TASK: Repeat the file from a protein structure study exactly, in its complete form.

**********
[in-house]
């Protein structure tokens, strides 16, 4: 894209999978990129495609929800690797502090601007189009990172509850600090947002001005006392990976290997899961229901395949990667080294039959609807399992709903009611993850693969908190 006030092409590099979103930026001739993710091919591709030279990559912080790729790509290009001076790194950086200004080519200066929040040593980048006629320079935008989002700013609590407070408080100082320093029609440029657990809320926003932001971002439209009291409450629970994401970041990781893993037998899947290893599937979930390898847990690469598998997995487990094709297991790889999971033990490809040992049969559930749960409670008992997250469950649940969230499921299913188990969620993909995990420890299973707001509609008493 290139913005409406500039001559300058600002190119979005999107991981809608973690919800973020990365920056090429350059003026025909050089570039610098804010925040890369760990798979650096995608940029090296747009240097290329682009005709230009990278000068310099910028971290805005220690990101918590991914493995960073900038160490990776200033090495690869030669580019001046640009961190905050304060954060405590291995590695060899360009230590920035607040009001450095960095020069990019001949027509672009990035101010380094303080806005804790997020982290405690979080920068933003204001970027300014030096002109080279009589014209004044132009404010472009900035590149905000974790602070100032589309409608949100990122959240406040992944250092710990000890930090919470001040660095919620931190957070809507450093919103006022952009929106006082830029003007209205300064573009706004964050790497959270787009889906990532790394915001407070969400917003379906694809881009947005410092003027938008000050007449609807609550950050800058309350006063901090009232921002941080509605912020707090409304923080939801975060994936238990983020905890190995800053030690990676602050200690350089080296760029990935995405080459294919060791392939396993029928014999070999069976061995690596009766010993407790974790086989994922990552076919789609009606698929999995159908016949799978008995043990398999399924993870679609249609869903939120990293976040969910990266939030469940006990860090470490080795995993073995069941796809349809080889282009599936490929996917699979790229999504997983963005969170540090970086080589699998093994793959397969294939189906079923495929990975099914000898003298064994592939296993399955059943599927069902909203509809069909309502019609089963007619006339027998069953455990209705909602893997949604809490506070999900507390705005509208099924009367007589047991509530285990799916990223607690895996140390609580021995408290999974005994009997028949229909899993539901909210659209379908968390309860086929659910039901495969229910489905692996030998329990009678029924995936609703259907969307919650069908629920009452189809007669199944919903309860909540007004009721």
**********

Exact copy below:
[in-house]
């Protein structure tokens, strides 16, 4: 894209999978990129495609929800690797502090601007189009990172509850600090947002001005006392990976290997899961229901395949990667080294039959609807399992709903009611993850693969908190 006030092409590099979103930026001739993710091919591709030279990559912080790729790509290009001076790194950086200004080519200066929040040593980048006629320079935008989002700013609590407070408080100082320093029609440029657990809320926003932001971002439209009291409450629970994401970041990781893993037998899947290893599937979930390898847990690469598998997995487990094709297991790889999971033990490809040992049969559930749960409670008992997250469950649940969230499921299913188990969620993909995990420890299973707001509609008493 290139913005409406500039001559300058600002190119979005999107991981809608973690919800973020990365920056090429350059003026025909050089570039610098804010925040890369760990798979650096995608940029090296747009240097290329682009005709230009990278000068310099910028971290805005220690990101918590991914493995960073900038160490990776200033090495690869030669580019001046640009961190905050304060954060405590291995590695060899360009230590920035607040009001450095960095020069990019001949027509672009990035101010380094303080806005804790997020982290405690979080920068933003204001970027300014030096002109080279009589014209004044132009404010472009900035590149905000974790602070100032589309409608949100990122959240406040992944250092710990000890930090919470001040660095919620931190957070809507450093919103006022952009929106006082830029003007209205300064573009706004964050790497959270787009889906990532790394915001407070969400917003379906694809881009947005410092003027938008000050007449609807609550950050800058309350006063901090009232921002941080509605912020707090409304923080939801975060994936238990983020905890190995800053030690990676602050200690350089080296760029990935995405080459294919060791392939396993029928014999070999069976061995690596009766010993407790974790086989994922990552076919789609009606698929999995159908016949799978008995043990398999399924993870679609249609869903939120990293976040969910990266939030469940006990860090470490080795995993073995069941796809349809080889282009599936490929996917699979790229999504997983963005969170540090970086080589699998093994793959397969294939189906079923495929990975099914000898003298064994592939296993399955059943599927069902909203509809069909309502019609089963007619006339027998069953455990209705909602893997949604809490506070999900507390705005509208099924009367007589047991509530285990799916990223607690895996140390609580021995408290999974005994009997028949229909899993539901909210659209379908968390309860086929659910039901495969229910489905692996030998329990009678029924995936609703259907969307919650069908629920009452189809007669199944919903309860909540007004009721």